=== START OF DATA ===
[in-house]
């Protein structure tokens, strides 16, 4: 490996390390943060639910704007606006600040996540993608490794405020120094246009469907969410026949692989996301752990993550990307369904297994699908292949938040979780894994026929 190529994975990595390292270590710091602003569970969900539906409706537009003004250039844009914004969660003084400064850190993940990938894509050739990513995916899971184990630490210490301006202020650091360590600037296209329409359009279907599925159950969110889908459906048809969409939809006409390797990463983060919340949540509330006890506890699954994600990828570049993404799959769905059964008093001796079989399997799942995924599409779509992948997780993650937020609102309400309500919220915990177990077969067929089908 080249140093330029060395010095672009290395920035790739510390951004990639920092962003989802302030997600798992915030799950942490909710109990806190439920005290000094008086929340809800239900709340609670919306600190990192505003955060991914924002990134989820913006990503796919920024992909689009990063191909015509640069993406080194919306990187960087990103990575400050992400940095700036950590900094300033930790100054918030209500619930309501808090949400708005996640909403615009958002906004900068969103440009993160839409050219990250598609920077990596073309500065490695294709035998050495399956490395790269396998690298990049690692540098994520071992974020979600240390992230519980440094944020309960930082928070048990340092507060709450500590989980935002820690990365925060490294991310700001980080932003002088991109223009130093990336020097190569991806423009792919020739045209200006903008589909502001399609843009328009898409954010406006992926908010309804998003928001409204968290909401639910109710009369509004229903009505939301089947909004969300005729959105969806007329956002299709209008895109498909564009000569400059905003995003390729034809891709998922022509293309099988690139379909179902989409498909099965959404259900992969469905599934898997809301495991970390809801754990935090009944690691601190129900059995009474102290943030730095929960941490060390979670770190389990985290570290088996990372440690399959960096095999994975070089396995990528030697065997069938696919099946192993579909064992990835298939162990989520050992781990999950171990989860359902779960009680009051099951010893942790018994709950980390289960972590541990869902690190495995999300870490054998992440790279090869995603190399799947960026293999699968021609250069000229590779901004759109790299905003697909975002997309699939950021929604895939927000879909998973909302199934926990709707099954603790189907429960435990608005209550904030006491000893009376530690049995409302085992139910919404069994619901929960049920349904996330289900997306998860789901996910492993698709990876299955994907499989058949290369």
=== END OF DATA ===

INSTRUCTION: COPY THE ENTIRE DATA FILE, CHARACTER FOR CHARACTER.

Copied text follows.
[in-house]
């Protein structure tokens, strides 16, 4: 490996390390943060639910704007606006600040996540993608490794405020120094246009469907969410026949692989996301752990993550990307369904297994699908292949938040979780894994026929 190529994975990595390292270590710091602003569970969900539906409706537009003004250039844009914004969660003084400064850190993940990938894509050739990513995916899971184990630490210490301006202020650091360590600037296209329409359009279907599925159950969110889908459906048809969409939809006409390797990463983060919340949540509330006890506890699954994600990828570049993404799959769905059964008093001796079989399997799942995924599409779509992948997780993650937020609102309400309500919220915990177990077969067929089908 080249140093330029060395010095672009290395920035790739510390951004990639920092962003989802302030997600798992915030799950942490909710109990806190439920005290000094008086929340809800239900709340609670919306600190990192505003955060991914924002990134989820913006990503796919920024992909689009990063191909015509640069993406080194919306990187960087990103990575400050992400940095700036950590900094300033930790100054918030209500619930309501808090949400708005996640909403615009958002906004900068969103440009993160839409050219990250598609920077990596073309500065490695294709035998050495399956490395790269396998690298990049690692540098994520071992974020979600240390992230519980440094944020309960930082928070048990340092507060709450500590989980935002820690990365925060490294991310700001980080932003002088991109223009130093990336020097190569991806423009792919020739045209200006903008589909502001399609843009328009898409954010406006992926908010309804998003928001409204968290909401639910109710009369509004229903009505939301089947909004969300005729959105969806007329956002299709209008895109498909564009000569400059905003995003390729034809891709998922022509293309099988690139379909179902989409498909099965959404259900992969469905599934898997809301495991970390809801754990935090009944690691601190129900059995009474102290943030730095929960941490060390979670770190389990985290570290088996990372440690399959960096095999994975070089396995990528030697065997069938696919099946192993579909064992990835298939162990989520050992781990999950171990989860359902779960009680009051099951010893942790018994709950980390289960972590541990869902690190495995999300870490054998992440790279090869995603190399799947960026293999699968021609250069000229590779901004759109790299905003697909975002997309699939950021929604895939927000879909998973909302199934926990709707099954603790189907429960435990608005209550904030006491000893009376530690049995409302085992139910919404069994619901929960049920349904996330289900997306998860789901996910492993698709990876299955994907499989058949290369």